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End-of-Course Test results released

End-of-Course Test results released

ATLANTA -- The Georgia Department of Education released system-level results for End-of-Course Tests (EOCT) Tuesday morning.

Parents and students can now visit the Georgia Department of Education's website to see how students in their school system performed. Results for individual schools will be released by July 31.

EOCT tests are more important than ever because they have replaced the graduation tests that kept many students from getting a diploma.

The tests now count for 20% of a student's final grade, up from 15%.

By 2015, students will have to pass all eight tests, spread over their course of their high school careers, to graduate.

Students in 3 Atlanta schools go back to class

Students in 3 Atlanta schools go back to class

ATLANTA -- Tuesday is the first day of school for hundreds of students who attend three year-round schools in the Atlanta Public School system.

RELATED | One year later: A look back on APS

Boyd, Hutchinson and Centennial Elementary Schools are the only ones in APS that don't use a traditional calendar.

"I think one of the reasons why we've done so well academically is because of the year-round calendar," said Keisha Gibbons, the principal at Boyd.

The year-round calendar includes nine weeks of instruction followed by three weeks off.

The summer break lasts five weeks.

2012 CRCT Results | Atlanta Public Schools

2012 CRCT Results | Atlanta Public Schools

ATLANTA -- More Georgia students than ever are exceeding standards on the Criterion-Referenced Competency Tests, according to new data released Thursday.

MORE | See all the results here

The 2012 CRCT results show the performances of students in grades 3-8. The biggest overall gains were in Grade 5 Social Studies (six percentage points) and Grade 8 Science (seven percentage points).

"The best news in the 2012 CRCT report is that more of our students are exceeding the standards," State School Superintendent Dr. John Barge said in a statement. "Teachers are doing a great job teaching the more rigorous Georgia Performance Standards and they are to be applauded for raising expectations for all students."

Ga. Connections Academy gets high marks from parents

Ga. Connections Academy gets high marks from parents

ATLANTA -- Georgia Connections Academy has made the grade.

The state's first free virtual charter school received very positive feedback from the parents of its students during the 2011-12 school year.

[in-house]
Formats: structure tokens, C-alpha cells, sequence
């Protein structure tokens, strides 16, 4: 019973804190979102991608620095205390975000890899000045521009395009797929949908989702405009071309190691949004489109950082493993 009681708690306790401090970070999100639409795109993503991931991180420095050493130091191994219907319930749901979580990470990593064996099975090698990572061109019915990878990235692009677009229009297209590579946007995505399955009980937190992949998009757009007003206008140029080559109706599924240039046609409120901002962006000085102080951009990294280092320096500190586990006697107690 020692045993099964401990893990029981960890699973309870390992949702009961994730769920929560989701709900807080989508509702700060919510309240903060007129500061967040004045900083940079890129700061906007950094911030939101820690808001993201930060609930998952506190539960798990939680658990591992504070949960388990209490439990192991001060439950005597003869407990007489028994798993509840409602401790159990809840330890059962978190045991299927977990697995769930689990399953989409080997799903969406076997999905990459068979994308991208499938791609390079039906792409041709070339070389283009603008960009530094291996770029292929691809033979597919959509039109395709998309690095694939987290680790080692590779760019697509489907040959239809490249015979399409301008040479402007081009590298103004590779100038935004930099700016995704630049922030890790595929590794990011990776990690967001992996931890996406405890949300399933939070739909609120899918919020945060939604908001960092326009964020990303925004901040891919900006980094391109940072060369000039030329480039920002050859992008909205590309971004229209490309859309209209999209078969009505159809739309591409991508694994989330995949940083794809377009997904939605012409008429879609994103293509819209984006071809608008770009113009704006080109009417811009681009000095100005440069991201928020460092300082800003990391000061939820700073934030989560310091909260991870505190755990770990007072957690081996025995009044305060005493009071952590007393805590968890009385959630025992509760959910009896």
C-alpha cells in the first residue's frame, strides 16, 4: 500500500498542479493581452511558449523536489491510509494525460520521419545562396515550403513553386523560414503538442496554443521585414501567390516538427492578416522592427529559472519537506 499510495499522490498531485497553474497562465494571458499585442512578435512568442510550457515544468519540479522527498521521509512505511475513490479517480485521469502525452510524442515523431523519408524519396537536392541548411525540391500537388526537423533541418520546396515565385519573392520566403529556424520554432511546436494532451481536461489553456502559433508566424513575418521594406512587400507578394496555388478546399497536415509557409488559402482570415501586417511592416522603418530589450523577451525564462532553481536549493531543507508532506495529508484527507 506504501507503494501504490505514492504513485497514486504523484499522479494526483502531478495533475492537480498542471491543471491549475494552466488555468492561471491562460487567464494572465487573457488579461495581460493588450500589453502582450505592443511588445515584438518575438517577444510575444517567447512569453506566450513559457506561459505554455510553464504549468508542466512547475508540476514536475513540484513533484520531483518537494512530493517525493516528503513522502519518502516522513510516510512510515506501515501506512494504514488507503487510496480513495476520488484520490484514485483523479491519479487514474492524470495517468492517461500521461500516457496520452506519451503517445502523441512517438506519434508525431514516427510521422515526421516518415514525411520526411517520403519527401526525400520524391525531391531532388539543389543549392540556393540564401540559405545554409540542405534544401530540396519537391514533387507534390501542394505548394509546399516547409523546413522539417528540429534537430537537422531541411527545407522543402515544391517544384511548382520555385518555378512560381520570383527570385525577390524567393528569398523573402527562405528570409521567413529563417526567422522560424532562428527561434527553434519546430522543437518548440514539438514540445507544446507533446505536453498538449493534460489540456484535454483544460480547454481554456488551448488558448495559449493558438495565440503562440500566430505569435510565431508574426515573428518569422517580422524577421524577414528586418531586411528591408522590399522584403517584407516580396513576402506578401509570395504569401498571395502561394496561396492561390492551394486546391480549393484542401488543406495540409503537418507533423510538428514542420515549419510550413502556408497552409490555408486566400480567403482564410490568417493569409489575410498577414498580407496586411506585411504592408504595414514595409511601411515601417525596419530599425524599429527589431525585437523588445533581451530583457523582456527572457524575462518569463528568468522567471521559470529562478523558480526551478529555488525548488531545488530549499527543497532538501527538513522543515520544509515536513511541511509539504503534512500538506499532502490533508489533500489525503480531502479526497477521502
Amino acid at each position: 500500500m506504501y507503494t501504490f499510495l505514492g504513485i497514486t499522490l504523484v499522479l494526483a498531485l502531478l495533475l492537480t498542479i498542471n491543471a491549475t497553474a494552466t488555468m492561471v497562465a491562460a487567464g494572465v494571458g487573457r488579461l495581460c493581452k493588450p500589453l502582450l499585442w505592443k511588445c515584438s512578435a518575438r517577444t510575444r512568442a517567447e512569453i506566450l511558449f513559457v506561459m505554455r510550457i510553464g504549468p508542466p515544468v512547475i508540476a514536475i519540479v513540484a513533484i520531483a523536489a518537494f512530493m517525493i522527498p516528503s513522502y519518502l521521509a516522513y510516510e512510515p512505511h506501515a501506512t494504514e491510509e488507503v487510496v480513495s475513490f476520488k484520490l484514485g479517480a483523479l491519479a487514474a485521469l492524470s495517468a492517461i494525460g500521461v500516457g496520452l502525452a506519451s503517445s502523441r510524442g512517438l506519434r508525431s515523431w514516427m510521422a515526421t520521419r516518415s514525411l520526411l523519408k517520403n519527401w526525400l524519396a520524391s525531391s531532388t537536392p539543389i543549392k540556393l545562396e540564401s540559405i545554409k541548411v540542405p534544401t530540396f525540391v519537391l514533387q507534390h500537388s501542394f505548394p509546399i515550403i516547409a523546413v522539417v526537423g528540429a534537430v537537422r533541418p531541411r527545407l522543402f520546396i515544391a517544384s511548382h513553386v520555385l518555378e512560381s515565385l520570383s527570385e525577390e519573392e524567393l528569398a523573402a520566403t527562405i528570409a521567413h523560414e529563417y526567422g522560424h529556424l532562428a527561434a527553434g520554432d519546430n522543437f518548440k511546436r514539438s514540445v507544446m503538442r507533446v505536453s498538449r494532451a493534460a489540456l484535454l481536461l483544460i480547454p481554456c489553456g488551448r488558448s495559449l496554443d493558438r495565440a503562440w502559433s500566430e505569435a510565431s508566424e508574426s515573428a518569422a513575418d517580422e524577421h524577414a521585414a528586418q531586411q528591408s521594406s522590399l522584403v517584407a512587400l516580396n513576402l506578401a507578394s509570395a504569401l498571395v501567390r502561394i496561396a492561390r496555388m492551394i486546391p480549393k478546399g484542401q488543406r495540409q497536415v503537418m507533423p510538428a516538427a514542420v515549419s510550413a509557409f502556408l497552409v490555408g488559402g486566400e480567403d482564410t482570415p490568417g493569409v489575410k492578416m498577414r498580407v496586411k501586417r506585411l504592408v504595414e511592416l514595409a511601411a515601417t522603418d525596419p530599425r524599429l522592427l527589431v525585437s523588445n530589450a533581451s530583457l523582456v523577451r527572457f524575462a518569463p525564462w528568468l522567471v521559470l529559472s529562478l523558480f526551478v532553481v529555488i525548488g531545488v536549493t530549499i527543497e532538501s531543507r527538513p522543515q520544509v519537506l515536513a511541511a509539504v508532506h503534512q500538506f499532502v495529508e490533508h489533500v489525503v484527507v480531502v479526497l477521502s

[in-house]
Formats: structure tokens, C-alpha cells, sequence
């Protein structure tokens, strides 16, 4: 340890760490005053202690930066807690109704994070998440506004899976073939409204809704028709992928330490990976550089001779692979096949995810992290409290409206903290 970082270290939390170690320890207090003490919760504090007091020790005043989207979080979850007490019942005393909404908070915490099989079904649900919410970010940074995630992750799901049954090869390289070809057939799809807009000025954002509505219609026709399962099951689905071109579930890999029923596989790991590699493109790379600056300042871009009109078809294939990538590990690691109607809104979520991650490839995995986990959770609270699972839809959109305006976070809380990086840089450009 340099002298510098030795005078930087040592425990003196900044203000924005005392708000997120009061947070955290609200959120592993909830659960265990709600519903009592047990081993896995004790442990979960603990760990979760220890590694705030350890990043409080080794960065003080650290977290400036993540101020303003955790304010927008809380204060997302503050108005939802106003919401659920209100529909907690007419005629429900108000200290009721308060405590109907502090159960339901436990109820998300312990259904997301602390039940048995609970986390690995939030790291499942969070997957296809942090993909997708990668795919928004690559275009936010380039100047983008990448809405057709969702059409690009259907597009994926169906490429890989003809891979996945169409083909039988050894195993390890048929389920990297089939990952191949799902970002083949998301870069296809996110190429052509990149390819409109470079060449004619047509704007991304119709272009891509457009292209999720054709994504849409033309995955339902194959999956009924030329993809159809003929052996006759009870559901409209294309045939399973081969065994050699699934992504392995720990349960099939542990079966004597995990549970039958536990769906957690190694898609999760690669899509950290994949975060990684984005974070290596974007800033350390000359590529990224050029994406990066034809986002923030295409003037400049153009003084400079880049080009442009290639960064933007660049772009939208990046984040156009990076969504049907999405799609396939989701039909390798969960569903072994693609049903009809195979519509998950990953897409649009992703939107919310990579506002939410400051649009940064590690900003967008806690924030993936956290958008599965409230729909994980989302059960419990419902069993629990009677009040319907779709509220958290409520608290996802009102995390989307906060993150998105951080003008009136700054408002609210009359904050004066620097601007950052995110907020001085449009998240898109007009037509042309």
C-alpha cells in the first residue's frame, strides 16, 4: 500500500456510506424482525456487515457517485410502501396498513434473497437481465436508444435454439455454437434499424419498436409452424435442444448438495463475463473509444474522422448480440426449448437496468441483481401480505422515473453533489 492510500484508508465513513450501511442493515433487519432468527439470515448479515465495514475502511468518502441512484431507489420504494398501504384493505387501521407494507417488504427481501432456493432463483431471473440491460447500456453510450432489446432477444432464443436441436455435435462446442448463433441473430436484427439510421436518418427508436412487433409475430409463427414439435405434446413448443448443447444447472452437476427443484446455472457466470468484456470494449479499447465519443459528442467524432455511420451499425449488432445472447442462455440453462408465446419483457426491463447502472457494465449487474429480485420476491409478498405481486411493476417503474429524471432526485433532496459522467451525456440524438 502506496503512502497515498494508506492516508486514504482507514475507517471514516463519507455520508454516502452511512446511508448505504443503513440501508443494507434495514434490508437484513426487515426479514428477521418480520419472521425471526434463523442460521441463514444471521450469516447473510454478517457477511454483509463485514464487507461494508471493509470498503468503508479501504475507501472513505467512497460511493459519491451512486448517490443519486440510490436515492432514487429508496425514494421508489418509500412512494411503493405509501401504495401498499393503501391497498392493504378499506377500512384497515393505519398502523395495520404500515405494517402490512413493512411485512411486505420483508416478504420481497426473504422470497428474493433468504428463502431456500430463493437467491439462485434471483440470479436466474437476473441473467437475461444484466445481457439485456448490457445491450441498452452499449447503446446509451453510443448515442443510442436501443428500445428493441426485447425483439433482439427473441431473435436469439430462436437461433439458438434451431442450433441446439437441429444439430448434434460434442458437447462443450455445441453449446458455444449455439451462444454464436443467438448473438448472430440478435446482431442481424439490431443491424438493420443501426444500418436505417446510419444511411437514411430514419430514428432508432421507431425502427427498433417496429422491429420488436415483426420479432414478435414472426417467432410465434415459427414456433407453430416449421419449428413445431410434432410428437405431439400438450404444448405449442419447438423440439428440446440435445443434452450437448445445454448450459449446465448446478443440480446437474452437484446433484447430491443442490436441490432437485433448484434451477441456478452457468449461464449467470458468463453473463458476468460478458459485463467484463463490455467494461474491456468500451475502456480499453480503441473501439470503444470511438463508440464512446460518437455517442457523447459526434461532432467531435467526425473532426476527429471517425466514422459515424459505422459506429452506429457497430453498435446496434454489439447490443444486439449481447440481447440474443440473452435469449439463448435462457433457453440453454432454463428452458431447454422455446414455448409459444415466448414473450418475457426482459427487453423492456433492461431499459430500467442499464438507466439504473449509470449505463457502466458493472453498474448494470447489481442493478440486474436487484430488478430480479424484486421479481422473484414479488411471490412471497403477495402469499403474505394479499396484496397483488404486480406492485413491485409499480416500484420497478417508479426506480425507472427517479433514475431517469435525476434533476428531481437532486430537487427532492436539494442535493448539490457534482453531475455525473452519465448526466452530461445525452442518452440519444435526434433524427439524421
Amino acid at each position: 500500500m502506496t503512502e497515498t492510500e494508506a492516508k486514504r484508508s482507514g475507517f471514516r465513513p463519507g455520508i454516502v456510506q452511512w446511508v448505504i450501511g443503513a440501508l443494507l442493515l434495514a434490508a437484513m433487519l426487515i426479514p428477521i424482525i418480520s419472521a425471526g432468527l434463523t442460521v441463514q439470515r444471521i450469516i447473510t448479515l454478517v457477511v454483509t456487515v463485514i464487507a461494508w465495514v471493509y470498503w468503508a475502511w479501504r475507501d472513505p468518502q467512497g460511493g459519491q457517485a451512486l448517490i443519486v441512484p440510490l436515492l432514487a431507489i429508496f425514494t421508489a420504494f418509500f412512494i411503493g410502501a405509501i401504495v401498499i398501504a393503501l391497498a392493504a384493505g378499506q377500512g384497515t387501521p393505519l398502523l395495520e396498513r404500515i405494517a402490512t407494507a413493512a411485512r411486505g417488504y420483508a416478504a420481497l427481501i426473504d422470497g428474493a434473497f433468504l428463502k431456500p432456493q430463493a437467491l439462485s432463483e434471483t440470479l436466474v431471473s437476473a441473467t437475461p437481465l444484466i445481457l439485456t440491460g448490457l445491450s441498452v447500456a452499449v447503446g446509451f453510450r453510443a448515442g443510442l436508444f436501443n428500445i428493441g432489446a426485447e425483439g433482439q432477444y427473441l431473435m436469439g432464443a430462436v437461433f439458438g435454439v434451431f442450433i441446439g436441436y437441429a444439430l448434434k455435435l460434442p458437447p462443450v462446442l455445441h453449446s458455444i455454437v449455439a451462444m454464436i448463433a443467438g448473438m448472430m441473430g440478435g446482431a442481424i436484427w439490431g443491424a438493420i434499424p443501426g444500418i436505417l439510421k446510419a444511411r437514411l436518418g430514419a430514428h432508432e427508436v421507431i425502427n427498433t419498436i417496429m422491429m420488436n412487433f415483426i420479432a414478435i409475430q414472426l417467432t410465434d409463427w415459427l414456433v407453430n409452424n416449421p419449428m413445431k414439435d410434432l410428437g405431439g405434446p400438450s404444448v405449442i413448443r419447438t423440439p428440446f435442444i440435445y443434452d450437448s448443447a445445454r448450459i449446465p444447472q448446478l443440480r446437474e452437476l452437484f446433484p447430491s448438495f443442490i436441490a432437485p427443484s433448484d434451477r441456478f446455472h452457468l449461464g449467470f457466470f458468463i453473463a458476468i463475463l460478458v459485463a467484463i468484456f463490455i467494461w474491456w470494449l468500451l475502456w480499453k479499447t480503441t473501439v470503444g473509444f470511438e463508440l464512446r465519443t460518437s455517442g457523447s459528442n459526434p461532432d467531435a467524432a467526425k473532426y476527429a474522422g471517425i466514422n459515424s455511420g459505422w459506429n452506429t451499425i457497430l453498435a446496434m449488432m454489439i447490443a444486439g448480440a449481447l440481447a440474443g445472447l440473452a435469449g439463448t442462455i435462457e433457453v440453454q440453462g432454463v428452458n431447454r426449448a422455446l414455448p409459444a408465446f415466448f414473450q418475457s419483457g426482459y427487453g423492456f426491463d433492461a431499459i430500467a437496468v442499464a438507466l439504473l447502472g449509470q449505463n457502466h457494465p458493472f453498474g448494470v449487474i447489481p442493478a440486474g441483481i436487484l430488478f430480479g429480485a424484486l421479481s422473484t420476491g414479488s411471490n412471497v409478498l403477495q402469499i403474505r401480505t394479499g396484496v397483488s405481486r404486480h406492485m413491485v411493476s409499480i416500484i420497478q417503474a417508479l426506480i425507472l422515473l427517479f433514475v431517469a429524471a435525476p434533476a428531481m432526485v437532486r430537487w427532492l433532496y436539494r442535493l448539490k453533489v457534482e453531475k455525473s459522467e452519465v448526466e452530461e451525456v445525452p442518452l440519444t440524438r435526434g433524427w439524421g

Almost 90 percent of the parents who responded to a survey gave the school a grade of either A or B, and 92 percent they would recommend GACA to other parents. Eighty-five percent of parents said they were more satisfied with GACA than with their children's previous schools.

About 52 percent of the school's 610 families responded to the survey, according to GACA officials.

"Our parent satisfaction survey really illustrates our commitment to accountability," principal Heather Robinson said in a statement. "We value this parent feedback and use it to help make our virtual school program better. I am very pleased with the results, in particular the positive feedback about our teachers and the curriculum."

School districts cut jobs, boost class sizes

School districts cut jobs, boost class sizes

ATLANTA -- School districts are cutting teachers, enacting furloughs and increasing class sizes to fill budget holes.

RELATED | Local school budgets cuts are the new normal

The Atlanta school board has approved cutting 375 positions and giving employees four furlough days next school year. The district is trying to make up for an expected $47 million shortfall.

In Gwinnett, the budget includes two furlough days and 600 jobs cut from the payroll. It also means two more students per classroom.

Atlanta Schools consider cutting dropout prevention program

Atlanta Schools consider cutting dropout prevention program

ATLANTA -- The Atlanta Board of Education will try to cut $47 million from the budget Monday and among the programs on the chopping block is Communities in Schools (CIS), a dropout prevention program.

"We've been doing this for 40 years. We've helped graduate thousands and thousands of kids," said Patty Pflum, Executive Director, Communities in Schools Atlanta.

The program works by identifying kids who are at-risk and working with their families to help them overcome any barriers to staying in school.

For instance, at Thomasville Heights Elementary where Shamyya Wyatt serves as the CIS program coordinator, parents are recruited to help with outreach.

Keisha Robinson is a mother of seven who works at the school as a parent liaison.

"She helps bring the parents into the school and we also do parents workshops together. Go out into the community, just to bring the parents in," Wyatt said.

As Students End School Year, Boys & Girls Clubs Offers Way to Fight “Summer Brain Drain"

ATLANTA -- This month, millions of kids begin their summer breaks, looking forward to vacations, pool time and carefree days. But studies and experience show a lack of mental stimulation causes them to unlearn much of what they were taught over the school year.  Boys & Girls Clubs across the country offer young people a safe, exciting place to spend their summer months, with staff and resources to fight the effects of this “Summer Brain Drain.”

The reality for today’s kids is that many will find themselves with few structured activities, caregivers who are working all day, and too much unsupervised television, video game and computer time.

President Touts Concerns Over Summer Learning

Also known as “summer learning loss” or the “summer slide,” this issue is a growing problem for American children.  In 2010, President Obama noted, “Students are losing a lot of what they learn during the school year during the summer.”